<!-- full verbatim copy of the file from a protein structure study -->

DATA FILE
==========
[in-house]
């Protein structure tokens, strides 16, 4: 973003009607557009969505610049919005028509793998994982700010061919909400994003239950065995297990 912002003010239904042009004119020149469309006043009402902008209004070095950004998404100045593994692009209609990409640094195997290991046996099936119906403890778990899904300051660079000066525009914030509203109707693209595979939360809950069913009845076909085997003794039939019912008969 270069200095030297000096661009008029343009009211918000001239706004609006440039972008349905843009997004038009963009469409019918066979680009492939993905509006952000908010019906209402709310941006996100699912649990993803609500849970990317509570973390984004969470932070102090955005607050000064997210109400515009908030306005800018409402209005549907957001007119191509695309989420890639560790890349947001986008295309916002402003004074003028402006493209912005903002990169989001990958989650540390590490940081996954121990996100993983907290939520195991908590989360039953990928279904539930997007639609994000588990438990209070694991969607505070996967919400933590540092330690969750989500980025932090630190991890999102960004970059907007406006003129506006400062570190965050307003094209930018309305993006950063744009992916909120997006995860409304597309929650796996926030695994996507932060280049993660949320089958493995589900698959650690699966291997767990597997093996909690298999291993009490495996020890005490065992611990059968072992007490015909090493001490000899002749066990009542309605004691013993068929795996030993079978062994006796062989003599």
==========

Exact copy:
[in-house]
């Protein structure tokens, strides 16, 4: 973003009607557009969505610049919005028509793998994982700010061919909400994003239950065995297990 912002003010239904042009004119020149469309006043009402902008209004070095950004998404100045593994692009209609990409640094195997290991046996099936119906403890778990899904300051660079000066525009914030509203109707693209595979939360809950069913009845076909085997003794039939019912008969 270069200095030297000096661009008029343009009211918000001239706004609006440039972008349905843009997004038009963009469409019918066979680009492939993905509006952000908010019906209402709310941006996100699912649990993803609500849970990317509570973390984004969470932070102090955005607050000064997210109400515009908030306005800018409402209005549907957001007119191509695309989420890639560790890349947001986008295309916002402003004074003028402006493209912005903002990169989001990958989650540390590490940081996954121990996100993983907290939520195991908590989360039953990928279904539930997007639609994000588990438990209070694991969607505070996967919400933590540092330690969750989500980025932090630190991890999102960004970059907007406006003129506006400062570190965050307003094209930018309305993006950063744009992916909120997006995860409304597309929650796996926030695994996507932060280049993660949320089958493995589900698959650690699966291997767990597997093996909690298999291993009490495996020890005490065992611990059968072992007490015909090493001490000899002749066990009542309605004691013993068929795996030993079978062994006796062989003599």